To learn more about mobility and support options that may be available to your child, download our free Cerebral Palsy Guide.

Written by:Cerebral Palsy Guide

Cerebral Palsy Guide was founded upon the goal of educating families about cerebral palsy, raising awareness, and providing support for children, parents, and caregivers affected by the condition. Our easy-to-use website offers simple, straightforward information that provides families with medical and legal solutions. We are devoted to helping parents and children access the tools they need to live a life full of happiness

View 6 SourcesLast modified: August 1, 2022

  1. American Academy of Orthopaedic Surgeons. (April 2022). Toe walking. Retrieved July 27, 2022, from https://orthoinfo.aaos.org/en/diseases--conditions/toe-walking/
  2. Centers for Disease Control and Prevention. (2022, May 2). 11 things to know about cerebral palsy. Retrieved July 27, 2022, from https://www.cdc.gov/ncbddd/cp/features/cerebral-palsy-11-things.html
  3. Dr. Mikkel Jarman, Pediatric Foot and Ankle. (n.d.). Toe walking in children (pediatric equinus) Retrieved July 27, 2022, from https://pediatricfootankle.com/foot-conditions/toe-walking-pediatric-equinus/
  4. Johns Hopkins Medicine. (n.d.). Toe walking. Retrieved July 27, 2022, from https://www.hopkinsmedicine.org/health/conditions-and-diseases/toe-walking
  5. Mayo Clinic. (2022, March 23). Toe walking in children. Retrieved July 27, 2022, from https://www.mayoclinic.org/diseases-conditions/toe-walking/symptoms-causes/syc-20378410
  6. Ruzbarsky JJ, Scher D, Dodwell E. Toe walking: causes, epidemiology, assessment, and treatment. Curr Opin Pediatr. 2016 Feb;28(1):40-6. doi: 10.1097/MOP.0000000000000302. PMID: 26709689.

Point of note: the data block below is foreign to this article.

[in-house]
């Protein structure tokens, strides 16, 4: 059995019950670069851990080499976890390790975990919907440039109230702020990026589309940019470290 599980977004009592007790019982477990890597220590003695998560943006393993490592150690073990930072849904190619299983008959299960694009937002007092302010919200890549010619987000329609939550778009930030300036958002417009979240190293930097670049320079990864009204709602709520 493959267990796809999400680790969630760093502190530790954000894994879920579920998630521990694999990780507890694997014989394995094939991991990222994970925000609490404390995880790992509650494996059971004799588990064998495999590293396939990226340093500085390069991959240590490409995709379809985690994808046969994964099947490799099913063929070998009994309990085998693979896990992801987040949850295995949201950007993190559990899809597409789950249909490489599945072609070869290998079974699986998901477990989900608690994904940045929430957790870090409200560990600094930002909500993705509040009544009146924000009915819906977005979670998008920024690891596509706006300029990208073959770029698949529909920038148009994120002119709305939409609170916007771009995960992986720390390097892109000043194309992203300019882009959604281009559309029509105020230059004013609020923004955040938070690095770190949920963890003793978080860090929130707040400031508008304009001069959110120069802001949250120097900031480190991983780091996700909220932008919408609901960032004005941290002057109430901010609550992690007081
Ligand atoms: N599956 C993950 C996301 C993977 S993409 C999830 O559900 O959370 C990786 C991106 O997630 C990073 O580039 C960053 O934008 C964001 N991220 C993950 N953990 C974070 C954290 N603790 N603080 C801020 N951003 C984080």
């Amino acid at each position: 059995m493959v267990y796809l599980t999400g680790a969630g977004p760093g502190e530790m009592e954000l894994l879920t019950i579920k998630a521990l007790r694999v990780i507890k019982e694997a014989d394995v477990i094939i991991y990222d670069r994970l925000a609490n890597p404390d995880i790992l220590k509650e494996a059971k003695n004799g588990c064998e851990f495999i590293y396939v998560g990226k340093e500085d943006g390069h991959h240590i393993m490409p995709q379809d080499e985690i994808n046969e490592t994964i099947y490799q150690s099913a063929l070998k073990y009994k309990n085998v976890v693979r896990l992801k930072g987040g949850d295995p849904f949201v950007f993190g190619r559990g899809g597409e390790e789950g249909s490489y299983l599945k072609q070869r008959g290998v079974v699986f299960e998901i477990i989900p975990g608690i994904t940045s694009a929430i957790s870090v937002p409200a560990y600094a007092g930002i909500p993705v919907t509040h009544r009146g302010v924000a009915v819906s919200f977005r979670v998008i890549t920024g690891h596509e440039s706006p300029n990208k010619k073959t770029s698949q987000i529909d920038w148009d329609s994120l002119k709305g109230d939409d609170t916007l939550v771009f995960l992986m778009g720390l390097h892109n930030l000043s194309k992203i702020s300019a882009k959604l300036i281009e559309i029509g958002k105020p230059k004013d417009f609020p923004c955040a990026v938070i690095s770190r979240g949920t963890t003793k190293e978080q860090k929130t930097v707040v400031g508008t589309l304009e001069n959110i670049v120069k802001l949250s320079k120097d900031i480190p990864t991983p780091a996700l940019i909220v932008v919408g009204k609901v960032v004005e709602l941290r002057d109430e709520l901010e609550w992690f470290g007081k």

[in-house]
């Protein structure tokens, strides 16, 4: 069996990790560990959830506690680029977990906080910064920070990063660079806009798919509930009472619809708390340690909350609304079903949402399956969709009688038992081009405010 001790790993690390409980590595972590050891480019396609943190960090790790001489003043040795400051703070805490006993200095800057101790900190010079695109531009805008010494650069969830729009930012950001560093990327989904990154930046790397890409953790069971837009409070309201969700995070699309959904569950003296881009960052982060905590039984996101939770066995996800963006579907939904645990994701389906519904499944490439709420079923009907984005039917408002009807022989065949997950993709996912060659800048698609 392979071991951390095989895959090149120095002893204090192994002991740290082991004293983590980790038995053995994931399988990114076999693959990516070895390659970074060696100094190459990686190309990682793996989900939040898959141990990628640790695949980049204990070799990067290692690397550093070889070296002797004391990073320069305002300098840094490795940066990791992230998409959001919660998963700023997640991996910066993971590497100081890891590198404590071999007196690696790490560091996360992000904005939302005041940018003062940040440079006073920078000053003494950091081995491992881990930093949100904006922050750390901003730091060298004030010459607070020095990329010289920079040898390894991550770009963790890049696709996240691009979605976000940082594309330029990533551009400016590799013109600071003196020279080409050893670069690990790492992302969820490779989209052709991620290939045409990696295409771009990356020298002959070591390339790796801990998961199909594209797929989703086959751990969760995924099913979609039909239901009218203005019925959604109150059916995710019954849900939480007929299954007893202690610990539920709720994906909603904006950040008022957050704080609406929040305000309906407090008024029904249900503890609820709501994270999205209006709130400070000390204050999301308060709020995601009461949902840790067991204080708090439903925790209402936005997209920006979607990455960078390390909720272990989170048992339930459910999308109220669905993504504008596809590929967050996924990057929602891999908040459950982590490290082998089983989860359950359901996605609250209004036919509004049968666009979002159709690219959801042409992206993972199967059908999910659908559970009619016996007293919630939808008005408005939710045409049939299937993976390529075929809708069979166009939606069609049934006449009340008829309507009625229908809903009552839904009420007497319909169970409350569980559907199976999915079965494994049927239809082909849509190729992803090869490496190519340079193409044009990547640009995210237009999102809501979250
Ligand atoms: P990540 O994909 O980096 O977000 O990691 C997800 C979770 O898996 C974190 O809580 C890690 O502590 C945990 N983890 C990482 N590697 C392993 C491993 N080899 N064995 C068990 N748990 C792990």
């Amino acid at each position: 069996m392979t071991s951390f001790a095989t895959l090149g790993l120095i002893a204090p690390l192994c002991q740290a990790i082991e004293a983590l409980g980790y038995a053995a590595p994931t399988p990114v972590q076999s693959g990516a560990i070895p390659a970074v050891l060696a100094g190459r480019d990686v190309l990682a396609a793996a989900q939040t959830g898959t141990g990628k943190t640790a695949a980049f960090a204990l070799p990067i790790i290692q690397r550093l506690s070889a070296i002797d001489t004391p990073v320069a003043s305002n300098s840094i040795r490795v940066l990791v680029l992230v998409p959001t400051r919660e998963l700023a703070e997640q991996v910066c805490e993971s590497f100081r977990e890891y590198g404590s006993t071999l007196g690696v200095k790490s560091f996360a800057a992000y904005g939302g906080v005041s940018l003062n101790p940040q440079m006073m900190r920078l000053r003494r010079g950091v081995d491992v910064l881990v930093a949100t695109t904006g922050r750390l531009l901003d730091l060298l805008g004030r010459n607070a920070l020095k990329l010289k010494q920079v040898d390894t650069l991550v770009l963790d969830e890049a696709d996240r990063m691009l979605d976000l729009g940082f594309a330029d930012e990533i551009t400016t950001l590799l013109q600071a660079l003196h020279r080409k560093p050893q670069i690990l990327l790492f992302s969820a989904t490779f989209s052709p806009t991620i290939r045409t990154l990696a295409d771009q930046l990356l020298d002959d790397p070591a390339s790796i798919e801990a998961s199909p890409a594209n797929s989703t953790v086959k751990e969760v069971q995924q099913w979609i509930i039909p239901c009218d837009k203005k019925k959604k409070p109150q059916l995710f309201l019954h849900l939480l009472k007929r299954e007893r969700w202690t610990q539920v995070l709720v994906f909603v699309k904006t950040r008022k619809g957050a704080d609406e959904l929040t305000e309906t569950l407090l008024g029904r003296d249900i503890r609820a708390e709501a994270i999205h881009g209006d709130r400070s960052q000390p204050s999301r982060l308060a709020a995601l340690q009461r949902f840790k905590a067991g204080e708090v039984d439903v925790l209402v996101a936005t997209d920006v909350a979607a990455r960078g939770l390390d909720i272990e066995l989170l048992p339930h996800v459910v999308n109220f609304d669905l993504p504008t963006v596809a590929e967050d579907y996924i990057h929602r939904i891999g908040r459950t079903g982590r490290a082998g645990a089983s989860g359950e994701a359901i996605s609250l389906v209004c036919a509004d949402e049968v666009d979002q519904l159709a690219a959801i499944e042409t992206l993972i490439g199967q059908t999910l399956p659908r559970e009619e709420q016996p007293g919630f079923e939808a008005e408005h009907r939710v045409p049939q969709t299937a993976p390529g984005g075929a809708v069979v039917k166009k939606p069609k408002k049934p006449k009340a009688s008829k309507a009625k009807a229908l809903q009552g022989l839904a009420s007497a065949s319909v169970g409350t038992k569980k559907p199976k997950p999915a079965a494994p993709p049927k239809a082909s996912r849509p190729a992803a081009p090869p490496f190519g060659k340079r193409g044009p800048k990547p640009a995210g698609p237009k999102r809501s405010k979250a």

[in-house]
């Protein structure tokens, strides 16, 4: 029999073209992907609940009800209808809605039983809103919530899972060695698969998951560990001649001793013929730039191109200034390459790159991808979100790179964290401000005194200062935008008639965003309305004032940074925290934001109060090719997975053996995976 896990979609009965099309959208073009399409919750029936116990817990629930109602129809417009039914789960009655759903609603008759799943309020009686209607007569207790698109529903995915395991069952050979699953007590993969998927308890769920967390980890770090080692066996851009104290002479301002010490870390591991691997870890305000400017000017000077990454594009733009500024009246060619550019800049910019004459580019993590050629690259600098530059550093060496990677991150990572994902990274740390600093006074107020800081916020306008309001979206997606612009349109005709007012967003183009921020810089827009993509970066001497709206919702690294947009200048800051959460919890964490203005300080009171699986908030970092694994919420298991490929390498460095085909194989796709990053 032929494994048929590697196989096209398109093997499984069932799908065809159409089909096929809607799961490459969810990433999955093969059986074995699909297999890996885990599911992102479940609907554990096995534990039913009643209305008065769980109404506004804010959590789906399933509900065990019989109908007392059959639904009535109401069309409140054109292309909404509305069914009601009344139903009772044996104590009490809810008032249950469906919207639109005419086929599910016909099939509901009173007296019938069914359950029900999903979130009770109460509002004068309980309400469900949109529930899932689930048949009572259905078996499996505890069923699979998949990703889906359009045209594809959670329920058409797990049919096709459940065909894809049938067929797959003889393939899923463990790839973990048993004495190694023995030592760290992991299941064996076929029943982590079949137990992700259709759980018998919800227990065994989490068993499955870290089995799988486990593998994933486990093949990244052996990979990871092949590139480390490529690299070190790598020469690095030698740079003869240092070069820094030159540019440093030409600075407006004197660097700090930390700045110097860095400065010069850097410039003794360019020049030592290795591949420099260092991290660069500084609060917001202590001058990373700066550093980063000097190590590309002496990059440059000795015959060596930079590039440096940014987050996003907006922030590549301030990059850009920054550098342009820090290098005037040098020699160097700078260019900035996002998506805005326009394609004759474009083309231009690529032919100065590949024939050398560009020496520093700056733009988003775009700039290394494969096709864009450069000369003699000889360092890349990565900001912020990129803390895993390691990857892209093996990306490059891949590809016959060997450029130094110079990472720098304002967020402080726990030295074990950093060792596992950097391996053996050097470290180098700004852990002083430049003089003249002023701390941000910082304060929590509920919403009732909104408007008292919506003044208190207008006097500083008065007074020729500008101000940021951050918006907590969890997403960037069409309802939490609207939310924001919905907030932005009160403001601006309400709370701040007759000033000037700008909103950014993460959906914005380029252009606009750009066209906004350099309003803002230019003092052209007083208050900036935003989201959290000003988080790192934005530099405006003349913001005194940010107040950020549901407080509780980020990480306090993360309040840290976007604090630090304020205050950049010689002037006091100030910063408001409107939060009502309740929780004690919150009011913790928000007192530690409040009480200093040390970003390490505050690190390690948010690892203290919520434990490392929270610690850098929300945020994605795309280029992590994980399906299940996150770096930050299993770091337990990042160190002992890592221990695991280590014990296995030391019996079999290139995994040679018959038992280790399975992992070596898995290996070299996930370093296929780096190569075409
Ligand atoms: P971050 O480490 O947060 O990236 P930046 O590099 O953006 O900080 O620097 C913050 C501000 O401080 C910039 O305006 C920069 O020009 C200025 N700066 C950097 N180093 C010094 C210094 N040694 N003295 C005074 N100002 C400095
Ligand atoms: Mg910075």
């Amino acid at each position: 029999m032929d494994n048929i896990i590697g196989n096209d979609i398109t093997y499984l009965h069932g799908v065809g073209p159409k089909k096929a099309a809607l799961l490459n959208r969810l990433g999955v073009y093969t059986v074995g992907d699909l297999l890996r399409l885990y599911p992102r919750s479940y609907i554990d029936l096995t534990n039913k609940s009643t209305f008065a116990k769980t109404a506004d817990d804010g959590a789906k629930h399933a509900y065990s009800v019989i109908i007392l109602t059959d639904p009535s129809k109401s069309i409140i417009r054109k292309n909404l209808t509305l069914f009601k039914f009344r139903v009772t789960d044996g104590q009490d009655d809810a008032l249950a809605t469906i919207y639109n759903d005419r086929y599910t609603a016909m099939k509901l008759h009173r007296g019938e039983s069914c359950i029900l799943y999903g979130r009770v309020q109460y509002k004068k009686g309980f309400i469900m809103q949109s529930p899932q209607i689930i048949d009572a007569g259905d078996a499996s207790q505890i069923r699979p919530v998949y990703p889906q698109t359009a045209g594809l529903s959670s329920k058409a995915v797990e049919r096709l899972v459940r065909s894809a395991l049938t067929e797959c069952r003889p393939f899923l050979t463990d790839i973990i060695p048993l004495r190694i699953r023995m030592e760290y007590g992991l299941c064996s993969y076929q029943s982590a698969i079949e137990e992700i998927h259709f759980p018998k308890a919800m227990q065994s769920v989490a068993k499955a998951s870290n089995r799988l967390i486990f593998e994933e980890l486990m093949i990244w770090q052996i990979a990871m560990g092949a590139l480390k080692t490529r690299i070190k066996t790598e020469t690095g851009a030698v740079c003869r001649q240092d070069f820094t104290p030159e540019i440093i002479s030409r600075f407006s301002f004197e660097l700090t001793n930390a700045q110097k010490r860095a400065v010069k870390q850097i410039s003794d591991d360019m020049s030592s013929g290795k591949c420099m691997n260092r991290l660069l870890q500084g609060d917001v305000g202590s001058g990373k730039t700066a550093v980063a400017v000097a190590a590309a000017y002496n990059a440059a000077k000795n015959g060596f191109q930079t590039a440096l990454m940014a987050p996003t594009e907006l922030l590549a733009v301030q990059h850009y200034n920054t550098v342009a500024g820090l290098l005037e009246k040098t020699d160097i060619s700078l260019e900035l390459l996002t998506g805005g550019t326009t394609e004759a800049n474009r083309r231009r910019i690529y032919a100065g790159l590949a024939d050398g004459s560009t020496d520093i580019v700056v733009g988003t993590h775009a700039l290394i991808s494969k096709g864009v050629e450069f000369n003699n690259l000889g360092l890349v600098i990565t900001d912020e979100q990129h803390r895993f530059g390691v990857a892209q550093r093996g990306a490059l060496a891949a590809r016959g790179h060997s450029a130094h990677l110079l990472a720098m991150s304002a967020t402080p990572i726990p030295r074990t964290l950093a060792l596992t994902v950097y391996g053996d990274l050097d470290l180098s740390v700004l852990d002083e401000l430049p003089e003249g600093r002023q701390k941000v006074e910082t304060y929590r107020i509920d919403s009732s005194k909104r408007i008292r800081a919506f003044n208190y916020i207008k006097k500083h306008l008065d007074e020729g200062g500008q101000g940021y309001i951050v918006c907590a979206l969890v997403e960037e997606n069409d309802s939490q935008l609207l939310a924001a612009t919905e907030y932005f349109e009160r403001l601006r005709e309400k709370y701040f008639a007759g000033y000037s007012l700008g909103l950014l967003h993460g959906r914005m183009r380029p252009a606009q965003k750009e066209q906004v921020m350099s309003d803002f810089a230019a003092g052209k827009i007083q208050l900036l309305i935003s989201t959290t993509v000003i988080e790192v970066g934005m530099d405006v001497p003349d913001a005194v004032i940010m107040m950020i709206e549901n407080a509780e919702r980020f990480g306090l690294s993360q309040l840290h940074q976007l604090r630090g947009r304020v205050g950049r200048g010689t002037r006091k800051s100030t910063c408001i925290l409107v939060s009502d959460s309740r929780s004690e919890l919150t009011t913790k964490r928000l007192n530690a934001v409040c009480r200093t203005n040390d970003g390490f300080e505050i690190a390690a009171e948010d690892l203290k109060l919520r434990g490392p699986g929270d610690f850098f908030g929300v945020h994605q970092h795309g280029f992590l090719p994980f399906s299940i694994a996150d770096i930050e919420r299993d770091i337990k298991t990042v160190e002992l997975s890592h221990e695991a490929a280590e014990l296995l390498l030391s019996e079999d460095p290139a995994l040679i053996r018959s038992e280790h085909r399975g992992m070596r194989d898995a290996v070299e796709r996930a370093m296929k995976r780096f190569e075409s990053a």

FAQs

Why do people with cerebral palsy walk on their toes? ›

Cerebral palsy.

Toe walking can be caused by a disorder of movement, muscle tone or posture caused by injury or abnormal development in the parts of the immature brain that control muscle function.

Do people with cerebral palsy walk on their toes? ›

Toe walking is very common in children who are just learning to walk. Sometimes, though, it can be a sign of a medical condition like cerebral palsy (CP). Learn more about toe walking in children with CP, including what causes it as well as potential treatment options.

What problems can toe walking cause? ›

Persistent toe walking may cause your child's calf muscles and Achilles tendons to tighten even further. This can make it difficult or even impossible for your child to walk flat-footed.

When should I worry about toe walking? ›

Most Children Outgrow Toe Walking

This by itself usually isn't anything you need to be concerned about as long as your child is developing and growing normally, but toe walking after the age of 3, referred to as Idiopathic Toe Walking, may not be normal and should be looked into.

How do you correct toe walking? ›

If a physical problem is contributing to toe walking, treatment options might include:
  1. Physical therapy. Gentle stretching of the leg and foot muscles might improve your child's gait.
  2. Leg braces or splints. Sometimes these help promote a normal gait.
  3. Serial casting. ...
  4. OnabotulinumtoxinA. ...